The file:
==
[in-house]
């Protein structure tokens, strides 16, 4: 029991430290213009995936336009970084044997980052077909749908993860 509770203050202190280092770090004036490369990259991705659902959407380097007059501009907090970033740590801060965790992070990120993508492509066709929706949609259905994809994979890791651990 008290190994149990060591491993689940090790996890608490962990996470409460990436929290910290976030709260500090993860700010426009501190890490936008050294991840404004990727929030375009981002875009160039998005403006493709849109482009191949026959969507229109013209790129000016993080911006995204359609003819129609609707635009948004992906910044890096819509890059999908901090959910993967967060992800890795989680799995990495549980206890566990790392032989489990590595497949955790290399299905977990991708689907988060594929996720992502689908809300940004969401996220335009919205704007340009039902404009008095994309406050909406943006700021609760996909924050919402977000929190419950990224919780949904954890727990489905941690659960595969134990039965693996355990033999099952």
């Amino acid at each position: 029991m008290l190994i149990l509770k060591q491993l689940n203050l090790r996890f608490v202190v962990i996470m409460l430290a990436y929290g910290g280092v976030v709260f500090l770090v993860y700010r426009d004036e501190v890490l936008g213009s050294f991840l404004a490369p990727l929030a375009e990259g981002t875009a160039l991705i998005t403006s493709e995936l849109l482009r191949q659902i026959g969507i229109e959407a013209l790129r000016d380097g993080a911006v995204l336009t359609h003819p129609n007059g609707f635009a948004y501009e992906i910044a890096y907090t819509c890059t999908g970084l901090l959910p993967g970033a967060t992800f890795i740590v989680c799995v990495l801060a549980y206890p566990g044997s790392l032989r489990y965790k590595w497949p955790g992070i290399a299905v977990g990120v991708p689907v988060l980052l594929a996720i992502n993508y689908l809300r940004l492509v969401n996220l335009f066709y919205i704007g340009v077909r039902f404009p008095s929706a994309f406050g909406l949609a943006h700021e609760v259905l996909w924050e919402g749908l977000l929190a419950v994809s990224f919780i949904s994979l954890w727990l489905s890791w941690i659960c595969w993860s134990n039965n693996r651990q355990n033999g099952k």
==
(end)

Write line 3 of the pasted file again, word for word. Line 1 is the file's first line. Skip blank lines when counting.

């Amino acid at each position: 029991m008290l190994i149990l509770k060591q491993l689940n203050l090790r996890f608490v202190v962990i996470m409460l430290a990436y929290g910290g280092v976030v709260f500090l770090v993860y700010r426009d004036e501190v890490l936008g213009s050294f991840l404004a490369p990727l929030a375009e990259g981002t875009a160039l991705i998005t403006s493709e995936l849109l482009r191949q659902i026959g969507i229109e959407a013209l790129r000016d380097g993080a911006v995204l336009t359609h003819p129609n007059g609707f635009a948004y501009e992906i910044a890096y907090t819509c890059t999908g970084l901090l959910p993967g970033a967060t992800f890795i740590v989680c799995v990495l801060a549980y206890p566990g044997s790392l032989r489990y965790k590595w497949p955790g992070i290399a299905v977990g990120v991708p689907v988060l980052l594929a996720i992502n993508y689908l809300r940004l492509v969401n996220l335009f066709y919205i704007g340009v077909r039902f404009p008095s929706a994309f406050g909406l949609a943006h700021e609760v259905l996909w924050e919402g749908l977000l929190a419950v994809s990224f919780i949904s994979l954890w727990l489905s890791w941690i659960c595969w993860s134990n039965n693996r651990q355990n033999g099952k």